Some Unpublished LXX/OG Fragments from the Amherst Papyri

The end of the second volume of the PAmh collection includes the following listing and explanation (pp. 203f):

[quote] The following fragments of theological works, which we have been unable to identify, were all bought together with 191 [= Ex 19, Goettingen # 914 (B-M "U5"), plus Isa 58, Goettingen # 915 (perhaps identified by G.Bardy; see below to PAmh 200], 192 [= Dt 32, Goettingen # 916 (B-M "U6")] and 193 [= Prv 10, Goettingen # 917].

CXCIV [194]. Three small fragments from a papyrus book, the largest measuring 6.7 x 3.9 cm., in a large uncial hand resembling that of 191 and 192, perhaps forming part of the same manuscript. About the sixth century A.D. [See below on the Isaiah fragment.]

CXCV [195]. 8.6 x 4.5 cm. Fragment of a papyrus book containing on the recto parts of 14 lines, and on the verso parts of 12 much effaced lines. Recto ll. 2-5 [Greek letters given]. About the 5th century A.D.

CXCVI [196]. Seven fragments, the largest measuring 15.8 x 5.8 cm., from a papyrus book written in an irregular uncial hand of the sixth or seventh century A.D. Frag. (b) recto ll. 2-6 [Greek letters given].

[CXCVII has further fragments of Shepherd of Hermas = PAmh 190]

CXCVIII [198]. Six fragments [actually 7 in the plate, perhaps one had fractured?], the largest measuring 4.2 x 6.2 cm, from a papyrus book. [Then 4-5 letters from each of 5 lines of one of the fragments are transcribed.] About the fifth century A.D. [See below, and the images, for identification as Judges text A.]

CXCIX [199]. Three fragments, the largest measuring 8 x 13.1 cm., containing on the recto some effaced cursive writing and on the verso parts of several lines in a large uncial hand of the sixth or seventh century A.D. Frag. (A) line 6. KATAI FUSEW[.

CC [200]. Fourteen small fragments, the largest measuring 7.5 x 5.6 cm., belonging to the papyrus of the Psalms (Amh. Pap. I.6 = Goettingen # 2009). [See G.Bardy, Revue de philol.33 (1909) 258; Rahlfs, Sept.- Stud. 2 (1907) 17f, 105.]

CCI [201]. Eleven miscellaneous fragments [the photo only shows nine; perhaps some joins were made?] of papyrus books, the largest measuring 3.5 x 4.6 cm., in different hands. Sixth or seventh century A.D. [end quote]

My attention had been drawn to this particular collection in 1995 when I was searching the Nachlass of Nathaniel Reich at the Center for Advanced Judaic Studies for clues about the acquisition of papyri by that library (formerly Dropsie College). Reich had been enlisted to assess the Amherst collection when it had been purchased by the J. Pierpont Morgan Library in New York City. Among Reich's handwritten notes was an unlabeled list of the Amherst collection and some correspondence with the Pierpont Morgan Library contacts in New York. This led me to take a closer look at the Amherst materials, and after identifying the Judges fragment, to visit the Library and later to obtain black and white photographs of the fragments. In October 2001, I was permitted to take digitized images as well. Computer assisted searching has produced the following identifications in these materials:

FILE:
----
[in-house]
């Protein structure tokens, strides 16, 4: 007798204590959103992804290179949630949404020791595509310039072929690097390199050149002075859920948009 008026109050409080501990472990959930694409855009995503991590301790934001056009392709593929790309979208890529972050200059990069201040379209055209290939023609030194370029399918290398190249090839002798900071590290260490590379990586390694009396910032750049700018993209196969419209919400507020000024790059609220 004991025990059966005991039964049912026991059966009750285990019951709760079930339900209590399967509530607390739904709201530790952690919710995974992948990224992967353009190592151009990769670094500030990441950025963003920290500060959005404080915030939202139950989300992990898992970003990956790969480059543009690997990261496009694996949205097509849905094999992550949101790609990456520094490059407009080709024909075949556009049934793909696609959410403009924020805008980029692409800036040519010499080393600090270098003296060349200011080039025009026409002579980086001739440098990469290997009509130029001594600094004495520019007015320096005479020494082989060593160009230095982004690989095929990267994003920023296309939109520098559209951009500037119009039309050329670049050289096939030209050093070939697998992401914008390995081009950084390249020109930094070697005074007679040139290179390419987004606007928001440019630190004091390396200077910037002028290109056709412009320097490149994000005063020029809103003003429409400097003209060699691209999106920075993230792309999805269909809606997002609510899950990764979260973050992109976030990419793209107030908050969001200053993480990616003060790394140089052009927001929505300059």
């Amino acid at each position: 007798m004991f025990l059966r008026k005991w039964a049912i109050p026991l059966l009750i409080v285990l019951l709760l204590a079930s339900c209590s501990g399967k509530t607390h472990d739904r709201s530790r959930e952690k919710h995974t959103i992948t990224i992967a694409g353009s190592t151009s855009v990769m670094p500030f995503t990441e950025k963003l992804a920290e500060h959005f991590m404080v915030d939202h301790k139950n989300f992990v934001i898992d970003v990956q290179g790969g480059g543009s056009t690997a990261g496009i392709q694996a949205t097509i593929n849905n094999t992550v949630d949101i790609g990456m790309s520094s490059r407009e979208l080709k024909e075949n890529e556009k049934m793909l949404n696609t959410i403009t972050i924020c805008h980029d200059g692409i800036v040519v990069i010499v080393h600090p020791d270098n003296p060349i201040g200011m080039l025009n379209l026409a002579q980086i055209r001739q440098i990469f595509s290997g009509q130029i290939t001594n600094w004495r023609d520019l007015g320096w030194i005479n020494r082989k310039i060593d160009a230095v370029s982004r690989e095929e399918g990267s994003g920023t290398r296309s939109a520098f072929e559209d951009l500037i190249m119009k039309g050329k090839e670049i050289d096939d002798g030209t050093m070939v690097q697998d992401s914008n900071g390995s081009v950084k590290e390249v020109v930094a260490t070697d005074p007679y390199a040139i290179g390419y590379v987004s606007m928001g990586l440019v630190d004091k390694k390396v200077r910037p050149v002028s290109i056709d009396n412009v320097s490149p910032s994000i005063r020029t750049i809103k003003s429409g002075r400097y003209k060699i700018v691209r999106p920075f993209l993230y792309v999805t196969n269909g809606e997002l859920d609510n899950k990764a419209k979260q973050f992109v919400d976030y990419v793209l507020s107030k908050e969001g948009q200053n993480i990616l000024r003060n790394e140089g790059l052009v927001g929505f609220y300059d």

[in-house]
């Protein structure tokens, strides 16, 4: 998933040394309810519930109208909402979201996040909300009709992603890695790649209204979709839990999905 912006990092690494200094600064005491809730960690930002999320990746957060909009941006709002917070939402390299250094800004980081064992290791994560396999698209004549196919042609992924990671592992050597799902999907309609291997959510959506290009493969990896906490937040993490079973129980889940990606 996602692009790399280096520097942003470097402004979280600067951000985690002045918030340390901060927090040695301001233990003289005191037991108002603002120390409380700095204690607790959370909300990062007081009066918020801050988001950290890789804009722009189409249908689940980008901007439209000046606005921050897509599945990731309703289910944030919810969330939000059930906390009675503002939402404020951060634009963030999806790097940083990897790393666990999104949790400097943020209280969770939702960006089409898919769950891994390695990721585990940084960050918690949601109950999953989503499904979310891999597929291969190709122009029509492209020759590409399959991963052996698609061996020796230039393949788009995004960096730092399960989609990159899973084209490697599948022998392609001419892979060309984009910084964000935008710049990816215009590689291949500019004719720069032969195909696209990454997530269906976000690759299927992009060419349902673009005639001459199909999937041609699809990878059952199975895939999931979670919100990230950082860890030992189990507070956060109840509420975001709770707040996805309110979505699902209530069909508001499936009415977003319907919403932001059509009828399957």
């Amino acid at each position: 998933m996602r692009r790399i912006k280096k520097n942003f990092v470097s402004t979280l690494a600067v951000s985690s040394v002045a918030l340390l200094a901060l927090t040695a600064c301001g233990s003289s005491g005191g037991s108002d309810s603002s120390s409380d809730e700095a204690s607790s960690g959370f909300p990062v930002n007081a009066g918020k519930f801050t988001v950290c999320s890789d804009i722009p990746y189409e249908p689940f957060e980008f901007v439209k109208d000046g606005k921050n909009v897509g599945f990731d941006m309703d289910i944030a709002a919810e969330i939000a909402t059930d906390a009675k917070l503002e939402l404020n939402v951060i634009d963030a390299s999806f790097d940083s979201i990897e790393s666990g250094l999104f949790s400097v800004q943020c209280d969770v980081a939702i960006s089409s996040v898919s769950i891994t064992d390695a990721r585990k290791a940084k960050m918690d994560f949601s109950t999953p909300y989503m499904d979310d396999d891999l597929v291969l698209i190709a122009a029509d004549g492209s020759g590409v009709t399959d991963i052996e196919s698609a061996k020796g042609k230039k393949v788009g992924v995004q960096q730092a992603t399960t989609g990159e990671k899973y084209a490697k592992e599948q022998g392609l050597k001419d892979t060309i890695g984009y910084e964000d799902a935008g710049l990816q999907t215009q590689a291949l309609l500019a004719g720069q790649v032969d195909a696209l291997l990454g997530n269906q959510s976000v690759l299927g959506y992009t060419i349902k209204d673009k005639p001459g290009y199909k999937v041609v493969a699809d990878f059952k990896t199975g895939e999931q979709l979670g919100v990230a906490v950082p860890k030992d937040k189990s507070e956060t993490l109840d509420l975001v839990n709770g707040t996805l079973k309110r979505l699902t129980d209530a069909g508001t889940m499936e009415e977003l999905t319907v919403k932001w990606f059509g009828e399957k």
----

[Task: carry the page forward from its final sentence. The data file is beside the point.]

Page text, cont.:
PAmh 198 (the A-text of Judges 16 etc.)

A computer search of the TLG data on my IBYCUS station led to the identification of the transcribed fragment of PAmh 198 as from the "A text" of the Old Greek translation(s) of the book of Judges. Presumably the original editors missed this identification because the tools at their disposal did not index the readings of the "A-text" for Judges.

PAmh 194 frg a

is another fragment of Isaiah 58.11-14 (Rahlfs/Goettingen # 915 = PAmh 191 fragment two), but since the original editors failed to identify the PAmh 191 fragment, it is not surprising that they also missed this.

The note introducing the PAmh 191 added fragment reads "The following fragment is certainly from the same MS. [of Exodus], and should be readily identified, but we have not succeeded in doing so. It is from the lower part of a leaf, and the recto formed the conclution of a chapter or section" (p. 201). Someone else did identify the fragment (possibly G.Bardy) prior to the publication of Rahlfs' list of LXX/OG MSS in 1914.

PAmh 194a + PAmh 191 frg 2 (against the fibers)

1. pantos ].AI EM[plhsqhsh 58.11
2. kaqap]ER EP[iqumei h yu
3. XH[ sou kai ]TAS OS[ta sou pian
4. QH[setai k]AI ESH[ ws khpos
5. M[equwn ]UMW]. kai ws phgh hn
6. MH[ eceli]PEN[ udwr kai 58.12
7. oikodo]MHQ[hsontai sou ai
8. erhmoi a]IWN[nioi . . .

frg 2 from PAmh 191 + PAmh 194a (with the fibers)
1. . . agia t]W [qw- sou ouk
2. areis to]N POD[a sou ep er
3. gwi oude lalh]SEIS L[ogon en or
4. gh ek tou]OIOM[atos sou] KAI 58.14
5. esh pepo]QWS[ epi k]N- KAI
6. anabibasei]SE EPI[ ta agaq]A THS
7. ghs kai y]WMIEI[ se thn [KLH
8. ronomia]N IAKW[b tou pa[TROS
9. sou to gar ]STOM[a ku- elalhsen
10. tauta ] > > > > > >
11. . . . . . . ] . . . . . .

PAmh 200 ( largest frg)

is from the same codex leaf of the Psalter as PAmh 6 frg d (see also the enlarged version), but contains a textual variant that may have created problems for its exact identification and placement by the original editors.

The fragments of the codex have been repositioned in the images as follows:

PAmh 6(a) = Psalm 107.14b -108.2a (recto), 108.12-13 (verso)

PAmh 6(b) = Psalm 118.115-122a (recto), 118.126b-135 (verso)

PAmh 6(c) = Psalm 135.17b - 136.1 (verso), 136.6b - 137.3a (recto)

PAmh 6(d) = Psalm 138.20b - 139.7a (verso), 139.9b - 140.4a (recto) [with expanded view]